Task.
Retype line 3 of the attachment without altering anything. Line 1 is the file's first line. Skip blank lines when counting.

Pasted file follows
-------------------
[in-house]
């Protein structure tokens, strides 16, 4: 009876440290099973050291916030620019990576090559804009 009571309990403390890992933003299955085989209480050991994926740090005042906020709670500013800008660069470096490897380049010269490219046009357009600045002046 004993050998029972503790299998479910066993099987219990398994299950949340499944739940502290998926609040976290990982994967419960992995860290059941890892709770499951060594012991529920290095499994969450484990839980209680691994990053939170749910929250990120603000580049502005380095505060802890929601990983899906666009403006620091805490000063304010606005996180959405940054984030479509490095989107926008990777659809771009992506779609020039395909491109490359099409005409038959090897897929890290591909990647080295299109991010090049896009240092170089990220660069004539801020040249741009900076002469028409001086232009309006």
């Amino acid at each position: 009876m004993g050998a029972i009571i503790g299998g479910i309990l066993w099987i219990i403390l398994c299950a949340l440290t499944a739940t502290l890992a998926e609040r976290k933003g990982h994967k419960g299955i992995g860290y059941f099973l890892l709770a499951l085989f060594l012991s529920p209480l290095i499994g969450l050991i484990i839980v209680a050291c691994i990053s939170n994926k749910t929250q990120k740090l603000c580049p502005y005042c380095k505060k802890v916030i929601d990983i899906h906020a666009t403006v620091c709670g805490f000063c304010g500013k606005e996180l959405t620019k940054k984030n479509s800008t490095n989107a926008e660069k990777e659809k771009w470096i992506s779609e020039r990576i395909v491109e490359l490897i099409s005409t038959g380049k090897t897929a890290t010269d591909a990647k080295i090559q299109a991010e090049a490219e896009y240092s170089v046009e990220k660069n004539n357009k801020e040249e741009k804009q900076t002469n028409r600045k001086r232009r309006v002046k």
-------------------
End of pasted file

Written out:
């Amino acid at each position: 009876m004993g050998a029972i009571i503790g299998g479910i309990l066993w099987i219990i403390l398994c299950a949340l440290t499944a739940t502290l890992a998926e609040r976290k933003g990982h994967k419960g299955i992995g860290y059941f099973l890892l709770a499951l085989f060594l012991s529920p209480l290095i499994g969450l050991i484990i839980v209680a050291c691994i990053s939170n994926k749910t929250q990120k740090l603000c580049p502005y005042c380095k505060k802890v916030i929601d990983i899906h906020a666009t403006v620091c709670g805490f000063c304010g500013k606005e996180l959405t620019k940054k984030n479509s800008t490095n989107a926008e660069k990777e659809k771009w470096i992506s779609e020039r990576i395909v491109e490359l490897i099409s005409t038959g380049k090897t897929a890290t010269d591909a990647k080295i090559q299109a991010e090049a490219e896009y240092s170089v046009e990220k660069n004539n357009k801020e040249e741009k804009q900076t002469n028409r600045k001086r232009r309006v002046k």